37 37 Linear and Planar Densities Linear density: No of atoms per unit length along the direction. Equivalent directions have identical LDs In general, LD = 1 / repeat distance Example: find linear density along [110] for FCC. LD = number of atoms centered on direction vector length of direction vector

38 38 Linear and Planar Densities Planar packing fraction: fraction of area of the area of a plane actually covered by atoms In cubic systems, a direction that has the same indices as a plane is perpendicular to that plane. PD = number of atoms centered on a plane area of plane

39 39 Linear and Planar Densities PD = number of atoms centered on a plane area of plane

40 40 Linear and Planar Densities Ex: How many atoms per mm 2 are there on the (100) and (111) planes of lead (FCC) LD & PD are important considerations relative to the process of slip. Slip is the mechanism by which metals plastically deform Slip occurs on the most closely packed planes along directions having greatest LD

41 41 Crystallographic planes Closed Packed Planes and directions Close packed planes are (0001) & (0002) named basal planes. An HCP unit cell is built up by stacking together CPPs in a ABABAB stacking sequence.

42 42 Crystallographic planes Closed Packed Planes and directions Atoms in plane B (0002) fit into valleys between atoms on plane A (0001) Center atom in a basal plane is touched by: 6 atoms in same plane 3 atoms in a lower plane 3 atoms in upper plane CN =12

43 43 Crystallographic planes Closed Packed Planes and directions In FCC, CPPs are of the form {111} When parallel (111) planes are stacked: atoms in plane B fit over valleys in plane A atoms in plane C fit over valleys in both A & B 4 th plane fits directly over atoms in A A stacking sequence ABCABCABC is produced using (111) plane CN = 12

44 44 Crystallographic planes Closed Packed Planes and directions

45 45 Single Crystals Properties of single crystal materials depend upon chemical composition & specific directions within crystal Mohammad Suliman Abuhaiba, Ph.D., PE

46 46 Polycrystalline Materials Many properties of polycrystalline materials depend upon the physical and chemical char of both grains and grain boundaries.

47 47 Polycrystalline Materials Figure 3.18: stages in solidification of a polycrystalline material; square grids depict unit cells a) Small crystallite nuclei b) Growth of crystallites c) Upon completion of solidification, grains having irregular shapes have formed d) Grain structure as it would appear under the microscope; dark lines are grain boundaries

48 48 Polycrystalline Materials Figure 3.18

49 49 Anisotropy Anisotropic material: properties depend on the crystallographic direction along which the property is measured Isotropic material: properties are identical in all directions Most polycrystalline materials will exhibit isotropic properties. Table 3.3

50 50 Anisotropy

51 51 X-Ray Diffraction: Determination of Crystal Structures X-rays Electromagnetic radiation Wavelengths between 0.1Å & 100Å Similar to inter-atomic distances in a crystal

52 52 X-Ray Diffraction: Determination of Crystal Structures X-ray diffraction is a tool used to: 1. Identify phases by comparison with data from known structures 2. Quantify changes in cell parameters, orientation, crystallite size and other structural parameters 3. Determine crystallographic structure of novel or unknown crystalline materials.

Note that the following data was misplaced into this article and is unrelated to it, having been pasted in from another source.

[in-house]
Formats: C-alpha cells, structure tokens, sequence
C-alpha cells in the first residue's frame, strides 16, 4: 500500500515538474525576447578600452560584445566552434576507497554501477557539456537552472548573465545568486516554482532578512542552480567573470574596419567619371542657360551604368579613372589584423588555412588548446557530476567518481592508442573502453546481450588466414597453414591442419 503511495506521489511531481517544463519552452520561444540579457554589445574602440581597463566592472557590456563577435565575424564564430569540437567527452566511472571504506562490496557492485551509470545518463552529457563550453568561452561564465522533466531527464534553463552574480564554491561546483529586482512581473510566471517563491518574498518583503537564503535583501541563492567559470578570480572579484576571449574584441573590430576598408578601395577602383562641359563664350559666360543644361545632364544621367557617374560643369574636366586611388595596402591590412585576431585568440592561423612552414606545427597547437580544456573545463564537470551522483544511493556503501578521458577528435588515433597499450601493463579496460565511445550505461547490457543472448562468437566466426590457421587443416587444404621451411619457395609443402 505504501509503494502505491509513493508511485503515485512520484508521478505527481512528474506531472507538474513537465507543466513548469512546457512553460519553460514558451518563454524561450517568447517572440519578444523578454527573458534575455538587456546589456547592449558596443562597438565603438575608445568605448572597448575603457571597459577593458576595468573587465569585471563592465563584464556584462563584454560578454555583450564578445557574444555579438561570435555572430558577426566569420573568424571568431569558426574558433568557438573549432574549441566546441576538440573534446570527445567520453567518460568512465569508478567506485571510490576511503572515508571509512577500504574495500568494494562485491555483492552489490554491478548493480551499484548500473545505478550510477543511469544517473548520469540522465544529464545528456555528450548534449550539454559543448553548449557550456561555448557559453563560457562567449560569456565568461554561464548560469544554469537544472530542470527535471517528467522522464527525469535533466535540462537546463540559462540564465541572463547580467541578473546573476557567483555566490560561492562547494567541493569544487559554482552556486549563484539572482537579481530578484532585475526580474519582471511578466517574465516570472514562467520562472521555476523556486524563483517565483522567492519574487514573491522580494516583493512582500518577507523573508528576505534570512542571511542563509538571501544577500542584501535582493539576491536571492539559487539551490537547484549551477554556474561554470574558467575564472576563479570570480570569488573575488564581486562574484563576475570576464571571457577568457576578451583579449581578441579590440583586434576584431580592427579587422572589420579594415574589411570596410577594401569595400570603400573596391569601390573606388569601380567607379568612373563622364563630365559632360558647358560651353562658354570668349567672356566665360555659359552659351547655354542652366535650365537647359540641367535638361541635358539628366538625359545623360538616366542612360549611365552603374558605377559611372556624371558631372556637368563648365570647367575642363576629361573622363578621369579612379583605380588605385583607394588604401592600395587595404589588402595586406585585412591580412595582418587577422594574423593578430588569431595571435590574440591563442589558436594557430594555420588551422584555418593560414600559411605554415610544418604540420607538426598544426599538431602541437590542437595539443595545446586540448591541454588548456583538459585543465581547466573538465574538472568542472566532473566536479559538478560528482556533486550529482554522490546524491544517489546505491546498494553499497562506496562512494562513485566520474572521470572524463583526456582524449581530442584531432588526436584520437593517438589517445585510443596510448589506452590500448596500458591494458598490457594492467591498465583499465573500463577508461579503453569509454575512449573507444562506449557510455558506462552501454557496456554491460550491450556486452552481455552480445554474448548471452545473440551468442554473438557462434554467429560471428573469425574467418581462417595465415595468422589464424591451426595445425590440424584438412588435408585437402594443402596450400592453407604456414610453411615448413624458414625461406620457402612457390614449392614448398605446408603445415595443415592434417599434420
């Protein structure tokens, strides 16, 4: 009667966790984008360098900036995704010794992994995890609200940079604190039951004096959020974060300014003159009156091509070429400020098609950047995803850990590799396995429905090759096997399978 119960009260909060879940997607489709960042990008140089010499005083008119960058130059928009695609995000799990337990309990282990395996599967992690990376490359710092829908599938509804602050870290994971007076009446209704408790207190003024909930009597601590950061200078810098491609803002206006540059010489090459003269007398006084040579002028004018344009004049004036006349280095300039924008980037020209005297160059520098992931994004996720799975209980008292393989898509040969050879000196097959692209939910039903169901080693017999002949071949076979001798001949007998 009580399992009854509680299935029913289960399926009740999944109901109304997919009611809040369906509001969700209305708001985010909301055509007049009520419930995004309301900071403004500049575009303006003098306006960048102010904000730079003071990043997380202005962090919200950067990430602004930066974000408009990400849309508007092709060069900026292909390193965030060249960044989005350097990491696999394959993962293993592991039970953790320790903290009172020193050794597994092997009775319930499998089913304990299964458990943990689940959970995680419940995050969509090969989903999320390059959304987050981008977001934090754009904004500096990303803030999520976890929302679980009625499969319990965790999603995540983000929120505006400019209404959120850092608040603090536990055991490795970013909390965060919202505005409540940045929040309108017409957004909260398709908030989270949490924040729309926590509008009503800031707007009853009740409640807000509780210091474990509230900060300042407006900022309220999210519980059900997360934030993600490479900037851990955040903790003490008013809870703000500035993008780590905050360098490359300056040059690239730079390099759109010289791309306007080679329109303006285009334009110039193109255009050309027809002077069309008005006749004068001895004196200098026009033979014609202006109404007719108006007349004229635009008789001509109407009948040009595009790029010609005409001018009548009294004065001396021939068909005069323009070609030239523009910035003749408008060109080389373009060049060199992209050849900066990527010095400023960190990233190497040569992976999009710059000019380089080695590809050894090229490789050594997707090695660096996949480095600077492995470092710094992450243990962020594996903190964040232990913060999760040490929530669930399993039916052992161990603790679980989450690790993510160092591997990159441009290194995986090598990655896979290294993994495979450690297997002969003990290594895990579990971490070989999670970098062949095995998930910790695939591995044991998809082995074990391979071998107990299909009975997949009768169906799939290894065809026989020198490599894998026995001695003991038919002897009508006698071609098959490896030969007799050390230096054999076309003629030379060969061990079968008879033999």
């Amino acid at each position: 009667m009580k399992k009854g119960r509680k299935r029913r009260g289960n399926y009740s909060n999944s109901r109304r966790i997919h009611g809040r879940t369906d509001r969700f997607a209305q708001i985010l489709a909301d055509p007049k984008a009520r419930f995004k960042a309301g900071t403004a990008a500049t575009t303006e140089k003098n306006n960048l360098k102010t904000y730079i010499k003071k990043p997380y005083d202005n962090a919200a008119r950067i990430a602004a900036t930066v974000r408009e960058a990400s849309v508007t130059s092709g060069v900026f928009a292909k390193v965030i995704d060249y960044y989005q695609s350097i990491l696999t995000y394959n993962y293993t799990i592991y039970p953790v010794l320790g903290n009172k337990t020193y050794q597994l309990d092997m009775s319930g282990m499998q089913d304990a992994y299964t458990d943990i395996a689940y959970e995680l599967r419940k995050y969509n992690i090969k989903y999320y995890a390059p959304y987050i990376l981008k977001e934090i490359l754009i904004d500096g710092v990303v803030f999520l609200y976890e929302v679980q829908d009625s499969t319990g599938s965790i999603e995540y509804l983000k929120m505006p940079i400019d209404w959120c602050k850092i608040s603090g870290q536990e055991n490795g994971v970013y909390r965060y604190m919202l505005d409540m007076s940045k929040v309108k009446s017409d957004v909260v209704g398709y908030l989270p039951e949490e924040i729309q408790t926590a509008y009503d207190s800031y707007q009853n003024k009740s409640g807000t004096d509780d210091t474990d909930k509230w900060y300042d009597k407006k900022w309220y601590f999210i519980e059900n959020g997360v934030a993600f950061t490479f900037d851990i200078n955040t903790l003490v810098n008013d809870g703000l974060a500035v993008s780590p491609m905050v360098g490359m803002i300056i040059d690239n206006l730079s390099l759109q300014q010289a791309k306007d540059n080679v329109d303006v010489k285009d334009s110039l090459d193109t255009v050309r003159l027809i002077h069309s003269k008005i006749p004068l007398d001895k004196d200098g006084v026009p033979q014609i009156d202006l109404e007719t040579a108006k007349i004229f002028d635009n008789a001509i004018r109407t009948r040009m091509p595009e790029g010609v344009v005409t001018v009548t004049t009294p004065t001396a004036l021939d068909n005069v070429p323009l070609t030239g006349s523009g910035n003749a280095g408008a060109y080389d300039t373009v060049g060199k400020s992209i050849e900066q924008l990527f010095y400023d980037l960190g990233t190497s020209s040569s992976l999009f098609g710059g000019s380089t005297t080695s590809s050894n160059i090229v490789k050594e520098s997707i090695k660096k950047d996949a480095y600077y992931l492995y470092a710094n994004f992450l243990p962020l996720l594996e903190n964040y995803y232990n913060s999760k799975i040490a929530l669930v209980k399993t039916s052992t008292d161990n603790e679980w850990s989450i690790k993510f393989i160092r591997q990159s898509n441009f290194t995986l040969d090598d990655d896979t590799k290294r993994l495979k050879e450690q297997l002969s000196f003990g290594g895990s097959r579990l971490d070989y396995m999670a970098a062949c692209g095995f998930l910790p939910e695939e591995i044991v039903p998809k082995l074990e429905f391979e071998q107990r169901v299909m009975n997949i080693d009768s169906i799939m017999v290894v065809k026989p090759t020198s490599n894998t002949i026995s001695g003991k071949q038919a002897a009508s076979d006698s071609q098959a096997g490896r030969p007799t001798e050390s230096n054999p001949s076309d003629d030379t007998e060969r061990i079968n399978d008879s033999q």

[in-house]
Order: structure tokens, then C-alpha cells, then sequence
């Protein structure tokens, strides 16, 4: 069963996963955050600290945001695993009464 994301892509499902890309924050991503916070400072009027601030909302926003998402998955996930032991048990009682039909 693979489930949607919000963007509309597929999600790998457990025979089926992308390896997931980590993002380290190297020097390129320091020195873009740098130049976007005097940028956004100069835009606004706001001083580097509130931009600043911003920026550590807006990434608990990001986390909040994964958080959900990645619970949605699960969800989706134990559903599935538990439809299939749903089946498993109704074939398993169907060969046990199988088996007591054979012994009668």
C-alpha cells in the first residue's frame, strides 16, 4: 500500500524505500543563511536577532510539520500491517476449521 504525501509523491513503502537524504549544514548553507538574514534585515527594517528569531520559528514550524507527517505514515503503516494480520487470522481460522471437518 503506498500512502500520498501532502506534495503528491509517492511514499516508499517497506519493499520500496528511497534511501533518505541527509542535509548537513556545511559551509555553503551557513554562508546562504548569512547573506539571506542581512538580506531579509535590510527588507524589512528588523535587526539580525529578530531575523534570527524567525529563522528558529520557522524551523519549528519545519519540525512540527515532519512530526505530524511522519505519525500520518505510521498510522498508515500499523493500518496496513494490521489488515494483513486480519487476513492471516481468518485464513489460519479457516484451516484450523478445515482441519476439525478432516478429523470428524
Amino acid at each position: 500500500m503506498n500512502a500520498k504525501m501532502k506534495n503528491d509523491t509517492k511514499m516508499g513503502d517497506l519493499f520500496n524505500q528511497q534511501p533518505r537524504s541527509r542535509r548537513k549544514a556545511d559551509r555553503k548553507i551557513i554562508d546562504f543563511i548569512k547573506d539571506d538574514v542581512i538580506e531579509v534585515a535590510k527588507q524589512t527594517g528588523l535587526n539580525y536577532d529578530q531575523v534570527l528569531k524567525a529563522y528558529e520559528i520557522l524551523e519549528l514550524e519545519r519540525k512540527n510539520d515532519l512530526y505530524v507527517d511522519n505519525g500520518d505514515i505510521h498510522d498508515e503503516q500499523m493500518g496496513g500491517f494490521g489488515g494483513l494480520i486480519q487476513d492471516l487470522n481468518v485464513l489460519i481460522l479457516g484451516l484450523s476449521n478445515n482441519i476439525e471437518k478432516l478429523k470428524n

53 53 X-Rray diffraction: Determination of Crystal Structures - Bragg s law An X-ray incident upon a sample will either: 1. Be transmitted: ray will continue along its original direction 2. Be scattered by electrons of the atoms in the material Interested in peaks formed when scattered X-rays constructively interfere.

54 54 X-Rray diffraction: Determination of Crystal Structures - Bragg s law Constructive Interference

55 55 X-Rray diffraction: Determination of Crystal Structures - Bragg s law Destructive Interference

56 56 X-Rray diffraction: Determination of Crystal Structures - Bragg s law Angle between transmitted & Bragg diffracted beams is always equal to 2θ This angle is readily obtainable in experimental situations Results of X-ray diffraction are frequently given in terms of 2θ

57 57 X-Rray diffraction: Determination of Crystal Structures - Bragg s law

58 58 X-RAY Diffraction: Determination of Crystal Structures - Inter-planar spacing Distance between adjacent parallel planes of atoms with the same Miller indices, d hkl In cubic cells, it s given by d hkl a o h k l

59 59 Example Calculate distance between adjacent (111) planes in gold which has a lattice constant of A.

60 60 X-RAY Diffraction: Determination of Crystal Structures - Powder diffraction A powder is a polycrystalline material There are all possible orientations of the crystals Similar planes in different crystals will scatter in different directions

61 61 X-RAY Diffraction: Determination of Crystal Structures - Powder diffraction In single crystal X-ray diffraction there is only one orientation. For a given wavelength & sample setting relatively few reflections can be measured: possibly zero, one or two As other crystals are added with slightly different orientations, several diffraction spots appear at the same 2θ value and spots start to appear at other values of 2θ.

62 62 X-RAY Diffraction: Determination of Crystal Structures - Powder diffraction Schematic diagram of an x-ray diffracto - meter T = x-ray source S = specimen C = detector O = axis of rotation of specimen & detector

63 63 X-RAY Diffraction: Determination of Crystal Structures - X-ray Diffractometer As the counter moves at constant angular velocity, a recorder automatically plots diffracted beam intensity as a function of 2q.

64 64 X-RAY Diffraction: Determination of Crystal Structures - X-ray Diffractometer Fig 3.22: a diffraction pattern for a powdered specimen High-intensity peaks result when Bragg diffraction condition is satisfied by some set of crystallographic planes. These peaks are plane-indexed in the figure

65 65 X-RAY Diffraction: Determination of Crystal Structures - X-ray Diffractometer Unit cell size & geometry may be resolved from angular positions of diffraction peaks Arrangement of atoms within unit cell is associated with relative intensities of these peaks.

66 66 X-RAY Diffraction: Determination of Crystal Structures Indexing Diffraction Pattern λ = 2 d sin θ d hkl a o h k l

67 67 Example Problem 3.13 For BCC iron, compute a. inter-planar spacing b. diffraction angle for (220) set of planes The lattice parameter for Fe is nm. Also, assume that monochromatic radiation having a wavelength of nm is used, and the order of reflection is 1.